Secrets of Sales Leadership    | The Salesmark
Sales Leadership

Secrets of Sales Leadership   

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What is the single most crucial best practice you can suggest to someone who wants to succeed as the leader of a sales team? 

For many, the solution is a surprise: develop into a service-oriented leader. 

The best and most successful sales executives are those who are constantly thinking about how they can effectively support their salespeople. They are aware that when all team members have what they require for success, both the managers and the team succeed. The strategy they adopt is “you-focused.” As they connect with and assist the team, this method enables them to comprehend the group more fully. This is the only method for managing a sales team. 

Maybe you’re trying to figure out how to make sure you’re using this you-focused strategy. Start by embracing two major concepts. 

Your relationships with team members are far more important than your job title in the first place. 

Second, those connections are always predicated on their acceptance of your commitment to the group.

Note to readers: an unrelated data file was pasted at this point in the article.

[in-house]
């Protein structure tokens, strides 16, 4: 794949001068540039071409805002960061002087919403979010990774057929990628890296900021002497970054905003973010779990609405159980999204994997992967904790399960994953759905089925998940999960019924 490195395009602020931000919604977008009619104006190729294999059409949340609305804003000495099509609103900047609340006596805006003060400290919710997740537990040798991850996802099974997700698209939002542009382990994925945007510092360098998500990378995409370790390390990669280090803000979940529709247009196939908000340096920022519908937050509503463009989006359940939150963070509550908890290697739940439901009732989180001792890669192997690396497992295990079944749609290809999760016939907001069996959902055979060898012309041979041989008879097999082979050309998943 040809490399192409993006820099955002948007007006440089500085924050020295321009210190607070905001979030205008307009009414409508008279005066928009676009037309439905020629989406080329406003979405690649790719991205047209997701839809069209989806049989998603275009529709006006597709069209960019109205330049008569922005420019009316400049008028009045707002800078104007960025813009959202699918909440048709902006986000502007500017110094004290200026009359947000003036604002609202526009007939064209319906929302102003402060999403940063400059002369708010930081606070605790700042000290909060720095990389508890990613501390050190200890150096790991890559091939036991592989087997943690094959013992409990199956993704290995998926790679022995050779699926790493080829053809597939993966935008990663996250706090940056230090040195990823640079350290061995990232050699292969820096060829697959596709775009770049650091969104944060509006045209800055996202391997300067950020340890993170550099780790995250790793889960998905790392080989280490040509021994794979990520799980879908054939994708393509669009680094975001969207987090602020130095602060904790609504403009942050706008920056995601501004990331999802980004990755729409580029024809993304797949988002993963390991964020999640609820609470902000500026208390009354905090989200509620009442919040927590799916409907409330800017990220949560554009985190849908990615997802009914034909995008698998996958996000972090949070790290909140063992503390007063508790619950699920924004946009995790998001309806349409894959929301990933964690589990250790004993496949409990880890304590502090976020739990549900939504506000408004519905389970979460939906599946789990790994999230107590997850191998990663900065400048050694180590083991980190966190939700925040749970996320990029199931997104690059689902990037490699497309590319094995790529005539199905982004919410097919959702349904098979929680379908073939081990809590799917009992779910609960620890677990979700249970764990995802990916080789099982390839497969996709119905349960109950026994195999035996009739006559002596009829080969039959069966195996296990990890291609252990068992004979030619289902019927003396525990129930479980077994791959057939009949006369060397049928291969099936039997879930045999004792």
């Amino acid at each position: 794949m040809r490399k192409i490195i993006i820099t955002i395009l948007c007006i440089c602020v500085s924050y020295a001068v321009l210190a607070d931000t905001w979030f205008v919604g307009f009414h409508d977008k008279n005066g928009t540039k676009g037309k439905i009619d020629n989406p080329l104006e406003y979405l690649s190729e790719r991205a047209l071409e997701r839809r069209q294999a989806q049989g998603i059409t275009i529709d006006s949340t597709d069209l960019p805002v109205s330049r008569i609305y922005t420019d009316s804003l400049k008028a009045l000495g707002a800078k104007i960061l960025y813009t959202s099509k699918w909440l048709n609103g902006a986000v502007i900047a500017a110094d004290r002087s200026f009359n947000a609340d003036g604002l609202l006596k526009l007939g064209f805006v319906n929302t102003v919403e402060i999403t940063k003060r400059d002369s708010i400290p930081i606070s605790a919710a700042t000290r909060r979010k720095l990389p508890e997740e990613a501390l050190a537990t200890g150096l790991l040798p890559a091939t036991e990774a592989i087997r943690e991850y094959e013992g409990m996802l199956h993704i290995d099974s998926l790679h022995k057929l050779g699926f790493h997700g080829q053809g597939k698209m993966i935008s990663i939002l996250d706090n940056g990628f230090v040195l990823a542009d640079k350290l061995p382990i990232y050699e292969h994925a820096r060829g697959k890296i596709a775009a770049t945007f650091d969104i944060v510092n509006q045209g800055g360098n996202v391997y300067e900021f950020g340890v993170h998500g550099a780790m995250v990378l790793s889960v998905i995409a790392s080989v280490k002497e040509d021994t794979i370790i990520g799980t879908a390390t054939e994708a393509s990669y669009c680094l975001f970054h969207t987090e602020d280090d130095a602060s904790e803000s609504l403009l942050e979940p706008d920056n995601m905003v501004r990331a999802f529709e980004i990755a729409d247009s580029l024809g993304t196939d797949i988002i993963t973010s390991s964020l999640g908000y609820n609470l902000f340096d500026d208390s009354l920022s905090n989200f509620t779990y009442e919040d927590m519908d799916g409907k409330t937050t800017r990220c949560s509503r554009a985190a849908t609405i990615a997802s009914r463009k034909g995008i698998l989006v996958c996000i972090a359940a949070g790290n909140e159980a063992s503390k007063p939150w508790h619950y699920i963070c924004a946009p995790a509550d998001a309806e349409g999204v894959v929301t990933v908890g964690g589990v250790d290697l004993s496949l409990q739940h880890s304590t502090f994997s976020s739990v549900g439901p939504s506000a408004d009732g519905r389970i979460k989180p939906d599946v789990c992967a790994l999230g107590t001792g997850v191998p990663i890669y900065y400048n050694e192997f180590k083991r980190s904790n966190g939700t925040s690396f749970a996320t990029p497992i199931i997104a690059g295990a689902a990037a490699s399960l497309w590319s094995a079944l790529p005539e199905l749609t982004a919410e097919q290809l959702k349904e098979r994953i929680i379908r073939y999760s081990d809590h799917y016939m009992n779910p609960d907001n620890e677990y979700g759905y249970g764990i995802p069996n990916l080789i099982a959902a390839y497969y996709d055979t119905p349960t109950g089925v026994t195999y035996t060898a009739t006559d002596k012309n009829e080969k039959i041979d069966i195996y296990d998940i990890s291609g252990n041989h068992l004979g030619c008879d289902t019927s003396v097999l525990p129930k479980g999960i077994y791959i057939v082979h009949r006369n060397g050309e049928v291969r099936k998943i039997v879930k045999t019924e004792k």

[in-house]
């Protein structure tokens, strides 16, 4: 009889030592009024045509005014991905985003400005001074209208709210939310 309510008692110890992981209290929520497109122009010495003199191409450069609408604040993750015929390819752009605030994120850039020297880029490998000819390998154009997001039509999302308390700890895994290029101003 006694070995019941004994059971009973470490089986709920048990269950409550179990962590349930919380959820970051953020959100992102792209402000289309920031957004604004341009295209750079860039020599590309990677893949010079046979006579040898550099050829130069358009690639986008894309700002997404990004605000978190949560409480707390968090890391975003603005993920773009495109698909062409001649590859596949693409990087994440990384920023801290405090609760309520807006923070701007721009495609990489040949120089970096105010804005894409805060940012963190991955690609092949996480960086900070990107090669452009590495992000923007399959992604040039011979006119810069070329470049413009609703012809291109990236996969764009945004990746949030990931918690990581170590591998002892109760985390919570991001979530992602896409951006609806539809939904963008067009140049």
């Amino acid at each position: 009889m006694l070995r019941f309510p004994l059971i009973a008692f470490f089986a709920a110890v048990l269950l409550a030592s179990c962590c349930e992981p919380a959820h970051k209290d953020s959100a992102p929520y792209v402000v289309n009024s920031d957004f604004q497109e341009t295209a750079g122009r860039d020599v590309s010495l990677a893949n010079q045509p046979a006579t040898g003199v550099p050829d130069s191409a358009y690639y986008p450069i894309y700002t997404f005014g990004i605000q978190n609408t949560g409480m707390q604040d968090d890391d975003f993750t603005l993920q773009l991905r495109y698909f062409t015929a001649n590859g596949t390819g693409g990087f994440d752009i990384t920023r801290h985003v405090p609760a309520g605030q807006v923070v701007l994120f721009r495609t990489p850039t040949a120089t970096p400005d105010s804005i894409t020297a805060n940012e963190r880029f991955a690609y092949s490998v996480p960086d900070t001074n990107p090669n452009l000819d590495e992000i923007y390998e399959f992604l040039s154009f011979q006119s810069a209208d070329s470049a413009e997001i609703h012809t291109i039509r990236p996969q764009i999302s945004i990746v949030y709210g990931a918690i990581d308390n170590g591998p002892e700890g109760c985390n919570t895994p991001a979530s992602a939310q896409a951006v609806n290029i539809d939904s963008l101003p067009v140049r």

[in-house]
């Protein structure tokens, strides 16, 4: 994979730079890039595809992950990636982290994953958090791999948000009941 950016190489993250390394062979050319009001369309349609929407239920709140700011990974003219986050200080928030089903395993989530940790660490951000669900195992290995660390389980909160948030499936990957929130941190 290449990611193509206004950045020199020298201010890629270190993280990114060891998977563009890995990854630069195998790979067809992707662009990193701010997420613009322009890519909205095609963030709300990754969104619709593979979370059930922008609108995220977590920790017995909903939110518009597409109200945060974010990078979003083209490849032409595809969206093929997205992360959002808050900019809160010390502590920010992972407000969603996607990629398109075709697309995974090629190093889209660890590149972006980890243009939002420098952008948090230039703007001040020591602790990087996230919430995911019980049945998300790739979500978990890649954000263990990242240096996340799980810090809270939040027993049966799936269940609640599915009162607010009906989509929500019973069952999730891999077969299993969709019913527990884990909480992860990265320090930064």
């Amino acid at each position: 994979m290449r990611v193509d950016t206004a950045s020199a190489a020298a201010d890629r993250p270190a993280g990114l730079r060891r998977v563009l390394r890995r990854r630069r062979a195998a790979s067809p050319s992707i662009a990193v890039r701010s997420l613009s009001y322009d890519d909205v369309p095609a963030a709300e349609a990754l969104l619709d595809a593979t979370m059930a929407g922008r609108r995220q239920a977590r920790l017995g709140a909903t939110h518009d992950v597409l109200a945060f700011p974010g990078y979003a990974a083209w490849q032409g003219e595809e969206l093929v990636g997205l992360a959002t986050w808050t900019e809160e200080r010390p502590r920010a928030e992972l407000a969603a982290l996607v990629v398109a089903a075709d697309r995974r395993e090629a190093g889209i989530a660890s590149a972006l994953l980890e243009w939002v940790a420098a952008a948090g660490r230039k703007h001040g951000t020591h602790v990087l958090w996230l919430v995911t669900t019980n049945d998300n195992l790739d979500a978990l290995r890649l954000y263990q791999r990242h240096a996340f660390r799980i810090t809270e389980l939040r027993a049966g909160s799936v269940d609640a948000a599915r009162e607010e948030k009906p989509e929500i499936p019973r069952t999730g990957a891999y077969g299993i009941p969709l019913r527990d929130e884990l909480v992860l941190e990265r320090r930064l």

Your top priority should be to instill a profound sense of confidence in your salesmen that you truly care about their success and will go above and beyond to support them. Keep in mind that you win when they win. 

Making “You-Based” Sales Management a Reality 

Remind yourself frequently that ensuring the success of each member of your team is your top priority. You must devise a strategy to do that. When drafting that strategy, keep in mind that one of the numerous reasons individuals leave a company is because they lack respect for the boss. Noting that they don’t respect a specific person, it isn’t a denigration of the management institution. You do not want your sales staff to go in this direction! 

Consider the three team members you would most like to keep. 

  • How much respect do those folks currently have for you? 
  • Do they respect you enough to stay with you for another year, or are you losing a little bit of them with each passing day? 
  • Do they each understand that you firmly back them on a personal level? 
  • Consider this: what would happen if a competitor sought to recruit them tomorrow morning? 

Also, keep in mind that having a “you-based” management style does not restrict you from making decisions. It does imply, however, that you obtain team buy-in by outlining the justification for any actions you are considering.  

Therefore, be sure to consider the requirements of each team member. Directly inquire in one-on-one interactions about what you can do to support their success. Stay away from the temptation to use your position as a defense against criticism or as an excuse for decisions you make without consulting the people who will be affected by them. 

Managers who rely on their position in the hierarchy to advance their own agenda or win fights invariably lose good employees they could have kept. They are leading with the title instead of the relationship. Stop allowing that to happen to you. 

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